The dark side of the shift to renewables
People have converged in Glasgow for COP26 to pressure leaders of the world’s most toxic economies and the global business elite to commit to more ambitious pledges to reverse climate change and hasten the transition to sustainable energy.
However, amid all the hoopla, it is now certain that we are headed toward another disappointment. It is not because no new actions will be undertaken. It is because the most outstanding outcomes will reward polluters with financial safety nets while consigning the poor and those victimized by climate change to few safety nets, if at all.
Closer to home, the Philippine government is already designing plans to smoothen the transition. Akin to how the banks were saved during the Wall Street crash of 2008, the polluters will be given a soft landing, and the people will shoulder the costs of retiring coal-fired plants and transitioning to renewables amid a regulatory framework that promotes toxic-lite policies and industries.
Herein lies the rub. COP26 does not tackle the dark side of the shift to renewables. It is no secret that the demand and supply of energy have historically been a primary driver of conflict, with unintended impacts that lead to land-use conflicts, exploitation of mineral-rich areas, geopolitical rivalries, and aggravation of preexisting conflicts. The threat is real, and it lies in how renewable energy projects are built and governed.
Why is renewable energy renewing violent conflict in many places? Our history gives us the answer. In Mindanao, the Maranao see only injustice in the inadequate supply and soaring costs of electricity that they suffer despite the presence of the giant Agus-Pulangi hydroelectric complex atop their beloved Lake Lanao. In Northern Luzon, an insurgency was born and nurtured not long ago by an aggressive development strategy to build hydroelectric dams that would submerge Cordillera communities under the mighty Chico River.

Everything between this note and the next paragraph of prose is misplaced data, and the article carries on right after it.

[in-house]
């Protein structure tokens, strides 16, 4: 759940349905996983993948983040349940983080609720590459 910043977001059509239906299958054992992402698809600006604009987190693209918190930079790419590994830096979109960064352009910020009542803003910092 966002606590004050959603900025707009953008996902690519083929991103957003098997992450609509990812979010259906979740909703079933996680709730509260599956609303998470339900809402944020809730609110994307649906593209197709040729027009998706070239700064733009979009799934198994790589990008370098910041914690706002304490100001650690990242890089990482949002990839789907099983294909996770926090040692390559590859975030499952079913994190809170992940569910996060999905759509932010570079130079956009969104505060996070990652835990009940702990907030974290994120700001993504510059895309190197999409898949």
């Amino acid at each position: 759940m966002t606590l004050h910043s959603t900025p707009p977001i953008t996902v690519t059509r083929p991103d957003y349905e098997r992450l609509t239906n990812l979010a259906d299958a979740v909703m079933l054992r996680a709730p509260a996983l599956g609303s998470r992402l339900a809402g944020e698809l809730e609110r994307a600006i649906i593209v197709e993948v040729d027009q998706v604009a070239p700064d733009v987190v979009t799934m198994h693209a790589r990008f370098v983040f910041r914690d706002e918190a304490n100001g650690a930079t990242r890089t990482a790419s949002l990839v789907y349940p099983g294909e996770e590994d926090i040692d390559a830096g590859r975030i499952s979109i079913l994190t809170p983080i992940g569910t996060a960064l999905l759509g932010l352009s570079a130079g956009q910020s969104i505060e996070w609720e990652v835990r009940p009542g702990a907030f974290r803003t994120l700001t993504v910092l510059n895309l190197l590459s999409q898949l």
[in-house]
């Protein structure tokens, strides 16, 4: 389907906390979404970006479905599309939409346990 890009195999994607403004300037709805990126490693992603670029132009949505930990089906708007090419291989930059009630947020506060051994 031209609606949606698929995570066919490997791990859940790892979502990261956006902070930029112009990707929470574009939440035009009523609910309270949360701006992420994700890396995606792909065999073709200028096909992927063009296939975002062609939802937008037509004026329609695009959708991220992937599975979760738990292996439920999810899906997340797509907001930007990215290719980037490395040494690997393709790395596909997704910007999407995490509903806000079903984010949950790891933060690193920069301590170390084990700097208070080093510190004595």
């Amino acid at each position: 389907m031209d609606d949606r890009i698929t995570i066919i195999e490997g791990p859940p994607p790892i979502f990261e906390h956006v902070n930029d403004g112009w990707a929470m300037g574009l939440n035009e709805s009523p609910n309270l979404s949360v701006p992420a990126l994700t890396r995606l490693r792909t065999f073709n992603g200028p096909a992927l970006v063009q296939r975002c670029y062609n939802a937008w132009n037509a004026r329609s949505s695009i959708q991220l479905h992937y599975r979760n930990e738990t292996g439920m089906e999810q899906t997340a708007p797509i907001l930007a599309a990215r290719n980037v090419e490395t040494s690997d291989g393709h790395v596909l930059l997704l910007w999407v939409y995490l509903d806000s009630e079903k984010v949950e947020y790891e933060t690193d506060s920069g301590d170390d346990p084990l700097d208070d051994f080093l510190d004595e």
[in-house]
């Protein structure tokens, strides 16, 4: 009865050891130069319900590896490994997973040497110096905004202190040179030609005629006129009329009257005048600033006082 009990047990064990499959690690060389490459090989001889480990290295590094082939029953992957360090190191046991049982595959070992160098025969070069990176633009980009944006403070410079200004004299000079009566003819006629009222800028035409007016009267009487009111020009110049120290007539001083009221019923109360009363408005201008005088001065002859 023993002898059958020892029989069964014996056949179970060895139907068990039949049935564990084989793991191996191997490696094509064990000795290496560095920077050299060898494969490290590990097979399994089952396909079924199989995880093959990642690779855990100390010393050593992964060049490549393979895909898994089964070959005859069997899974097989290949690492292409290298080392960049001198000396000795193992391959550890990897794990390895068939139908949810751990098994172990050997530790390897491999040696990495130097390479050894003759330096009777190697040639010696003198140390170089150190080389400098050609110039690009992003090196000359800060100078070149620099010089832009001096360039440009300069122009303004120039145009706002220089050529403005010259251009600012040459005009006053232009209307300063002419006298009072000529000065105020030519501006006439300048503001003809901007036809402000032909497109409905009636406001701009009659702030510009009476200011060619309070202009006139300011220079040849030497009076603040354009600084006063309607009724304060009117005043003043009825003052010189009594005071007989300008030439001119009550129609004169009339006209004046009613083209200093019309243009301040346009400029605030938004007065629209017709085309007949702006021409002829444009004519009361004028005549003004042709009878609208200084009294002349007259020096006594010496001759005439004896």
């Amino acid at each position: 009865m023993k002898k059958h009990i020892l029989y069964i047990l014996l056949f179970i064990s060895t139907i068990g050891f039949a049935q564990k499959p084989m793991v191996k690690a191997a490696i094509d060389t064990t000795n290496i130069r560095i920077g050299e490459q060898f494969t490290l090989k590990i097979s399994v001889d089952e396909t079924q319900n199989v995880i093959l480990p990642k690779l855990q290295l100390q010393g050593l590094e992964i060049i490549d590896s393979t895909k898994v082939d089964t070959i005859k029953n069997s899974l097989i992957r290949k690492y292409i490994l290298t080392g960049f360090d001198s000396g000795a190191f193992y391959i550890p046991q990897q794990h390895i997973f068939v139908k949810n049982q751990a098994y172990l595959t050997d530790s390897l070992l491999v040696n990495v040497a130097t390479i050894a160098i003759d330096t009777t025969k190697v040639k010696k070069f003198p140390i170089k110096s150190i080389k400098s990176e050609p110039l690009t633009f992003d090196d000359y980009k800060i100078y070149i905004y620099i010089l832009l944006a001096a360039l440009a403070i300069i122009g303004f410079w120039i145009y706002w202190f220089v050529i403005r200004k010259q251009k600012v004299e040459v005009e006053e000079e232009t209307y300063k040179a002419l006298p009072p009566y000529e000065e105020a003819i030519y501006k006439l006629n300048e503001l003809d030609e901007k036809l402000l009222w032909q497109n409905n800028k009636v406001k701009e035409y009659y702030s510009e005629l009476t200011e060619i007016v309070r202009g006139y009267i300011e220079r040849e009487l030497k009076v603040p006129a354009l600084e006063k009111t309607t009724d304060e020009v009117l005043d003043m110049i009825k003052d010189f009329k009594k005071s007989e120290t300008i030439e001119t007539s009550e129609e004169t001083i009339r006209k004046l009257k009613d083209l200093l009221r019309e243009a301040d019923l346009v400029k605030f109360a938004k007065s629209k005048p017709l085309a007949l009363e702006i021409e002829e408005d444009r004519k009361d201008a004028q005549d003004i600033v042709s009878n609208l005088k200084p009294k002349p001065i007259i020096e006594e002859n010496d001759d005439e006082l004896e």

This is not to say that we should advocate for continuing the status quo. On the contrary, the transition to renewables is imperative, and a well-managed and just transition that comprehensively addresses these risks is critical. New renewable energy projects have been outpacing fossil fuel power plants globally in the last decade. This presents a strong case that a transition is possible, and an opportunity is open for renewable energy to respond to the wider challenge of global warming, compounded vulnerabilities, and protracted conflicts.
However, we must insist that any transition is planned and governed in a way that prevents the wide-reaching conflict impact of grievances and inequalities. Conflict-sensitive approaches should create both top-down and bottom-up approaches that improve community participation and engagement. Such measures are likely to prevent uneven power dynamics between big companies and local communities.
Genuine models of multistakeholder processes are not new to Mindanao but, to be sure, getting different stakeholders even to begin listening to each other is not easy. Yet, in the case of Davao City, multistakeholder voices made it possible. The Davao Multi-Stakeholder Group for Energy Concerns is a success story of cooperation and engagement among energy producers, civil society, and local governments. Their collaboration helped maximize the benefits of nonrenewable yet reliable energy to drive local economic growth and ensure welfare goods for local communities while preventing violent conflict and reducing its environmental impact.
The urgency of the climate crisis compels us to take giant strides toward a real transition and more robust engagements among stakeholders. The clean energy revolution is upon us, and as with all revolutions, it is not enough to be on the “right side,” but that it is done right.
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Phoebe Dominique Adorable and Samantha Baril coordinate multistakeholder processes involving business, women, and youth with International Alert Philippines. Both graduated from the University of the Philippines.
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